Or you could catch a ball.
It’s miraculous that we are able to take--using the scientific term--a metric crapton of information and convert into behaviors which we consider mind-bogglingly simple. “Just catch it! What’s the big deal?” The big deal? Do you know how complicated reality is?! It seems like a joke that so much can be going on, but then I will have the audacity to write a blog where I discuss concepts of self-worth and value, and how that turns into emotion and focus, and how that turns into your ability to compete with other people. Then I’ll tell you “this is how it really works.”
And yet we all have this ability. We have the magic power, repeatedly and consistently, to condense bajillions of bits of information into singular packets, then convert that information into proper action to achieve given goals. If there is an omnipotent and omniscient being out there, one that knows really everything, I think the ability to process all levels of information at once is far more impressive and scary than the fact that it knows you like really weird porn.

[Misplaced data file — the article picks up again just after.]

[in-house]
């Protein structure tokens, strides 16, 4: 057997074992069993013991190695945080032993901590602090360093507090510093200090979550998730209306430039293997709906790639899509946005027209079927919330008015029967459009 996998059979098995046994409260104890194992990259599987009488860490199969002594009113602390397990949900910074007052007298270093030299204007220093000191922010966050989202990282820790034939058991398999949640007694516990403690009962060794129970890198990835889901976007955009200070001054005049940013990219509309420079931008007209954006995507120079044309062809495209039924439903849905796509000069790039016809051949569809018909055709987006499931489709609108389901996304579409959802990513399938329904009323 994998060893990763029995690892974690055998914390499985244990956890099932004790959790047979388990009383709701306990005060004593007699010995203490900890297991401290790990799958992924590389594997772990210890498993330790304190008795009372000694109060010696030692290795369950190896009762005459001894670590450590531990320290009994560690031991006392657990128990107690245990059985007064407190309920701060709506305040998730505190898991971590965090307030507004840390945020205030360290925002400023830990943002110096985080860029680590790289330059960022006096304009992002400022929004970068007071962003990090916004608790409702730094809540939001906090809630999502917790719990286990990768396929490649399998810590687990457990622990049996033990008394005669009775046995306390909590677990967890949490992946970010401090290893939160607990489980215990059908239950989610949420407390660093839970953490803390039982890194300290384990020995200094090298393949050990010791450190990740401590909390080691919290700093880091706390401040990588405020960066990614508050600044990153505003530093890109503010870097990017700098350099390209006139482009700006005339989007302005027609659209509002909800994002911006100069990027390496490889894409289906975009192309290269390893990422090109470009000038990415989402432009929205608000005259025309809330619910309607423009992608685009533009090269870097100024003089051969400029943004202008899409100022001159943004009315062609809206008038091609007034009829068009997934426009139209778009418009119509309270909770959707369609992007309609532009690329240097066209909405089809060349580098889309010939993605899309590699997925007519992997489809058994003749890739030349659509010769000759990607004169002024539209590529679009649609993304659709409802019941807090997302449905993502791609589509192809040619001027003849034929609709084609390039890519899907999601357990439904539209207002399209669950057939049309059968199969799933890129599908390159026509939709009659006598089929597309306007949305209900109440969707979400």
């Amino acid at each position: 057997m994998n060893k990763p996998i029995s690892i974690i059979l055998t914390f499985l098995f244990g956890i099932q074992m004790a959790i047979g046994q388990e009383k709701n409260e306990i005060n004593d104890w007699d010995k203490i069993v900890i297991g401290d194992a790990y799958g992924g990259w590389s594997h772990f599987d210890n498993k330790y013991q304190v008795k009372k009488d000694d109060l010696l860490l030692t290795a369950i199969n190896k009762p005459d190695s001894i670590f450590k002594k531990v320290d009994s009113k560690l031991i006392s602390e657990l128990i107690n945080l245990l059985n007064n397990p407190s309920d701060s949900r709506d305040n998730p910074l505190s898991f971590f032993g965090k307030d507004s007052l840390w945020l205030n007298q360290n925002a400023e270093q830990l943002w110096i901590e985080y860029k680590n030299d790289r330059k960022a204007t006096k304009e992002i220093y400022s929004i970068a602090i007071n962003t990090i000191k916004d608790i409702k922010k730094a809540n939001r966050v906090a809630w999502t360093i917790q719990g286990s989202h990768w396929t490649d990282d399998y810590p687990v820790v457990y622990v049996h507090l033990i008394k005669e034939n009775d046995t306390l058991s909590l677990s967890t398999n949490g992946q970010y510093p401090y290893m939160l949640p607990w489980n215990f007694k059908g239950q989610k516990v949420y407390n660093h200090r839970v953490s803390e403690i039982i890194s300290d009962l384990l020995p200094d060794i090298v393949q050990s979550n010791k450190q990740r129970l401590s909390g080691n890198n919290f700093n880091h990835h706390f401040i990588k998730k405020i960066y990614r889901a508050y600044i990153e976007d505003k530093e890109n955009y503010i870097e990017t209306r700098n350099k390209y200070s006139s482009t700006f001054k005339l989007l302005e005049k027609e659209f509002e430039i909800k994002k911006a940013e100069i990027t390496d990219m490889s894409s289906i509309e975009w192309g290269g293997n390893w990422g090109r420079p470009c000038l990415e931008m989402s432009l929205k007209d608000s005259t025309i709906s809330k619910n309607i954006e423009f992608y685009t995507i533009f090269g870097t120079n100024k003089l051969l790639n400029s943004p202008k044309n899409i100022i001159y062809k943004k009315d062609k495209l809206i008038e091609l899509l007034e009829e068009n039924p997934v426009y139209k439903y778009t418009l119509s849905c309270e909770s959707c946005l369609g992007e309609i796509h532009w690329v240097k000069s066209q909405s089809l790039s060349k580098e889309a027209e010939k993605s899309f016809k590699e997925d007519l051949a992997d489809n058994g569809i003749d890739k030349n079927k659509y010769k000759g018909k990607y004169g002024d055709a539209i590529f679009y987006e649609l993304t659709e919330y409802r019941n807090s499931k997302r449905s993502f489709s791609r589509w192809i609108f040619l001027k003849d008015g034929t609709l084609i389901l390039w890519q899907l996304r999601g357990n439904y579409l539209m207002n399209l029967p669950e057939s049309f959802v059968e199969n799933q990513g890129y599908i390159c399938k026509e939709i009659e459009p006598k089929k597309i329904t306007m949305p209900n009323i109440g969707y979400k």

We are darn near magical at converting low-level to high-level. We are not as naturally talented at doing it the other way; it takes a lot of work, a lot of being wrong, a lot of refining. You have to be careful when somebody tries to convert high-level observations into statements about low-level functioning. When somebody says, “we seem to have a sense of worth tied to our performance,” you might nod your head and say “that kind of makes sense.” When he he tells you “this means we probably have a sense-of-worth-molecule-imbalance, and that you will increase worth molecules by drinking pickle brine. Pickle brine appears to have a high concentration of worth molecules in it, and I know this because I drank it once and I didn’t feel sad later,” you may consider running for the door. Until somebody has done the legwork, has actually dug deep and explored the mechanisms, has combined observation with prediction and come up with a fairly reliable model, you shouldn’t trust explanations that run from high to low. Even if they seem to make intuitive sense.